Adjusting to the New Virtual School Year

With the new school year just around the corner, many parents have more questions than answers about how to navigate the new world of virtual learning. These questions often take on additional significance for parents caring for children with special needs and chronic medical conditions.  Such questions include:

  • Will the 504 Plan or IEP, Individualized Education Plan, be followed in the virtual setting?  Will the accommodations and services on the educational plans be addressed in the virtual setting?
  • If the virtual setting has the entire class participating, how can my child’s special needs be addressed, particularly if my child needs individual or small group instruction?
  • As a parent, how can I help my child with instructional material when I am not a certified teacher and do not know the curriculum?
  • How is it possible to keep a child with attention issues, focused and on task in the virtual setting for 4-6 hours a day?
  • As parents, who do we contact if we feel our child is falling behind or the virtual setting is not working?
  • Are the specialists, such as the reading or math specialist, available to work with my child?

Alma Morgan, M.Ed., Educational Consultant for Pediatric Hematology/Oncology at the Children’s Hospital of Richmond at VCU and Summit Emotional Health, hears questions like these every day, and she understands parents’ concerns. “Many children with chronic illness often have late effects of treatment that include: attention difficulties, short term memory challenges, and slower processing speed,” she explains. “In addition, we are seeing more anxiety than ever, for children, teens and even their parents.”

While Morgan is hopeful that teachers and administrators have been working hard to create an effective and meaningful curriculum for online learning, she acknowledges that there’s no such thing as a one-size-fits-all program, especially for students with chronic and complex medical challenges.

Parents may feel a sense of powerlessness about this new mode of teaching and learning, and wonder whether it will work for their child. However, there are things they can do to help support their child’s unique needs:

Keep a detailed log of how much instructional time your child is receiving. Morgan advises, “Make notes about what’s working – and what isn’t.”

Communicate. “Parents are encouraged to communicate on a routine basis with their child’s teachers and school staff,” Morgan says. “Right now, we’re just speculating what will work. That’s why parent feedback is so important.”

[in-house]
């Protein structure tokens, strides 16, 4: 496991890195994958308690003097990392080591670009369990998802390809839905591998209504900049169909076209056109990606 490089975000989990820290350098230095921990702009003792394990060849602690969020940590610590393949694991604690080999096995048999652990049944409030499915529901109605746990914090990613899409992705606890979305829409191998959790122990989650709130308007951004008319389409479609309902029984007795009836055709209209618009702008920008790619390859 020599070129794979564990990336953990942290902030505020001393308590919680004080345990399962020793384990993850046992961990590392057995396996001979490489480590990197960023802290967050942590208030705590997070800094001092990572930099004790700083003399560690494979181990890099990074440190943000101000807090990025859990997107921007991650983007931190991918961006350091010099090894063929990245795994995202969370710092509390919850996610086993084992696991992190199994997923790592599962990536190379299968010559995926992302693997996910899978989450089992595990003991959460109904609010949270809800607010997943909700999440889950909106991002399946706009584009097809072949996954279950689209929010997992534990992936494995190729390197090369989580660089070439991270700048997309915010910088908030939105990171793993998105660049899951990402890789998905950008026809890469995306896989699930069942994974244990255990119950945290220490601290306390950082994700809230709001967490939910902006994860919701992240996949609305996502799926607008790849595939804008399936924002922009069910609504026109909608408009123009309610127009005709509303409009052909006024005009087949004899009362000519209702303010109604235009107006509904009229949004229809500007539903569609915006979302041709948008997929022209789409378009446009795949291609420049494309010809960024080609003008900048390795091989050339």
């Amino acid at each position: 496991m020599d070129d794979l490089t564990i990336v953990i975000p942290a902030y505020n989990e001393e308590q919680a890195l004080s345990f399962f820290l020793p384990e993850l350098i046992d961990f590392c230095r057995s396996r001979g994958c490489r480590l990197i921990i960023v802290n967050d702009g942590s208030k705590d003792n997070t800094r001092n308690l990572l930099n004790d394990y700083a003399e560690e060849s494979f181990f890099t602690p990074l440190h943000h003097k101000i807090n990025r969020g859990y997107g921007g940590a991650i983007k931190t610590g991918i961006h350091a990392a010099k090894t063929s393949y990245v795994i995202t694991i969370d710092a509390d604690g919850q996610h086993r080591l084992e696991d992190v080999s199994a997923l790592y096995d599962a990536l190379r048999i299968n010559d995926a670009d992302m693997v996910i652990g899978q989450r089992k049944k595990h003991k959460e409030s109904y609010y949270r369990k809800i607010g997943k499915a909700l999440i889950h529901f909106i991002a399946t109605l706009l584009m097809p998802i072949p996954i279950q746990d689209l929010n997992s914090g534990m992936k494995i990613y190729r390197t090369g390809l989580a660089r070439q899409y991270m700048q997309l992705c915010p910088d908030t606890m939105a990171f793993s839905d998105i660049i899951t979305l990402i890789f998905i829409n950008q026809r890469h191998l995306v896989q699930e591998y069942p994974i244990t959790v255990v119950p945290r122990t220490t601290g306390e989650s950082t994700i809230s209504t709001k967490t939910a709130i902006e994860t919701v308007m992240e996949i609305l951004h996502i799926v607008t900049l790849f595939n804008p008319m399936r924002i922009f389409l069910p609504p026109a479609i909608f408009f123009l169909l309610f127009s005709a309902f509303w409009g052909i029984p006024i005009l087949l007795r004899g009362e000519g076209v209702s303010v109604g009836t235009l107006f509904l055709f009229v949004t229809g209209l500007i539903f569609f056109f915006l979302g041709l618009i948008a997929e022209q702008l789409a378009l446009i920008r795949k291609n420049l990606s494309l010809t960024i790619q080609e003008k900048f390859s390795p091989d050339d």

Be vocal. If parents feel like their child’s learning needs are not being met or their child is falling behind academically, they need to request a meeting with the school based team to discuss these concerns.  A comprehensive evaluation may be needed to address specific areas of concern.

Be creative and flexible. “As parents and teachers work together, it may be helpful to introduce creative ways in multiple modalities to demonstrate mastery,” Morgan explains. “Each child has a unique learning style. Teachers need to come up with creative ways to show that learning has been achieved.” For example, your child might learn best by listening to a book on tape or acting out a story. The child might show comprehension of a book or story through a visual poster board project or a song rather than writing it in a standard book report form. Since students won’t be receiving the same access to specials like art, physical education and music, it can be helpful to roll these experiences into the curriculum of the core subjects. “This is a time unlike ever before,” Morgan says. “We need to dig deep, be creative, and do things differently.”

Request a modified workload, if indicated. “If parents are feeling like their child is overwhelmed, they can ask for a modified workload emphasizing quality over quantity,” says Morgan. “For example, can they show mastery by doing five math problems instead of ten?”

Pursue more specialized learning opportunities. If a child continues to struggle academically in the large group virtual learning format, parents can request individual instruction or small group support. “Talk with the teacher about this or request a meeting with the school-based team,” Morgan advises.

Seek additional support. If parents notice changes in their child’s mood or behavior, or have educational concerns, they are encouraged to seek support from their pediatrician and/or mental health professional.  To schedule an Educational Consultation with Alma Morgan, please contact Temple Basham at Summit Emotional Health at (804) 562-6557 x 706 or

“Parents are going to have to be proactive and work closely with the teachers and school personnel to see that their child’s unique needs will be met in this new instructional setting,” says Morgan. “Now, more than ever, parents need to be actively involved.”

Written by Debbie Fromer, this article is provided through a partnership with Better2gether RVA.